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P&G Marketing Chief Touts Role of Facebook, Yahoo in 'Thank You, Mom' Campaign

Believes Company Is On Track to Generate $500M in Sales Off Olympics Push

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Procter & Gamble is looking to generate $500 million in sales off its massive marketing push centered on Olympic athletes and their moms, and while it won't know if it's hit the mark until the fall, Global Brand Building Officer Marc Pritchard thinks they're on track.

Marc Pritchard
Marc Pritchard

During a call from London yesterday, Mr. Pritchard was bullish about the effectiveness of online platforms such as Facebook and Yahoo, calling them "fundamental," and characterized P&G's Olympics effort as the attempt to build a "perfect storm" of TV, digital, social and PR activity around closely followed events. It spans 34 brands and 150 sponsored athletes, with the "Thank you, Mom" concept that was first executed during the 2010 Vancouver Olympics serving as "the glue that ties it together to do multi-brand activations within retailers," he said.

Retailers that have activated the campaign with in-store displays tied to it have seen a 5% to 20% sales lift for P&G products in the three- or four-week Olympic merchandising period, he said.

Beyond its massive scope, what's unique about the campaign is the volume of content created and how early it was rolled out, he said. (The rollout began online 100 days prior to the opening ceremony on April 18.) Mr. Pritchard spoke in particular of the "mom-umentaries" featuring Olympians' mothers that have been distributed on TV but also online as sponsored content and video ads.


"What's important from a marketing standpoint is the fact that part of our jobs as brand builders is to create content that people want to share," he said.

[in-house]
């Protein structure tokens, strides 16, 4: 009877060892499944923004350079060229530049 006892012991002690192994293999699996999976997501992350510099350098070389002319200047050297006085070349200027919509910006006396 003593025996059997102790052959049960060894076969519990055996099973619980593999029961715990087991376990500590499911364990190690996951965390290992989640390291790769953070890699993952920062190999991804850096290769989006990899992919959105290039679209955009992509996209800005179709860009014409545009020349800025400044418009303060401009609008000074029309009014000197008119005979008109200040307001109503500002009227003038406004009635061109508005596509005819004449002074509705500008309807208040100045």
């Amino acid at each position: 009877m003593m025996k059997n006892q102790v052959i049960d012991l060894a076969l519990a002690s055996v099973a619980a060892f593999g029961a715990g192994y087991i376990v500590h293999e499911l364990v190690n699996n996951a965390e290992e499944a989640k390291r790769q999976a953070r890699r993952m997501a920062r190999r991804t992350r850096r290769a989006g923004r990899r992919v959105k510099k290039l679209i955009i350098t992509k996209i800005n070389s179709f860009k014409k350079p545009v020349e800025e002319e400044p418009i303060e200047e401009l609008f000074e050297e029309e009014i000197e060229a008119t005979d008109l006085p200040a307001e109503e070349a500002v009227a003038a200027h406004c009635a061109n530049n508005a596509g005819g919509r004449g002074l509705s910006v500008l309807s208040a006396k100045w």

Mr. Pritchard gave an example of how P&G sought to create the "perfect storm" during a recent beach volleyball match played by Americans Misty May-Treanor and Kerri Walsh. Halfway through the third set, NBC aired a "Thank you, Mom" segment where Ms. Walsh praised her mother, which was followed by an ad from Pampers (Ms. Walsh's sponsor) and then a P&G ad. Meanwhile, Facebook posts and tweets were being fired out to cheer them on.

To capitalize on the surge of interest around China's Wu Minxia, a Pantene-sponsored athlete, P&G hosted her mother at the 3-meter springboard event and took photos of her as her daughter was winning gold. It then distributed them on the Chinese portal Tencent (which Mr. Pritchard called P&G's "key partner" in the market) and the Twitter-like service Weibo.

Mr. Pritchard said that Facebook had been an early partner to launch the campaign when it began rolling out athletes' and their moms' video testimonials to start building momentum. It launched "Thank you, Mom" pages in 29 countries in April, which also included an app that guides users through the process of uploading family photos and writing messages to their mothers to be shared in their news feeds.

Mr. Pritchard declined to say how much P&G had spent on sponsored stories to promote its Facebook content. He also said that Yahoo was P&G's biggest partner on the display and video ad front, in addition to hosting sponsored contents on its Team Mom blog.

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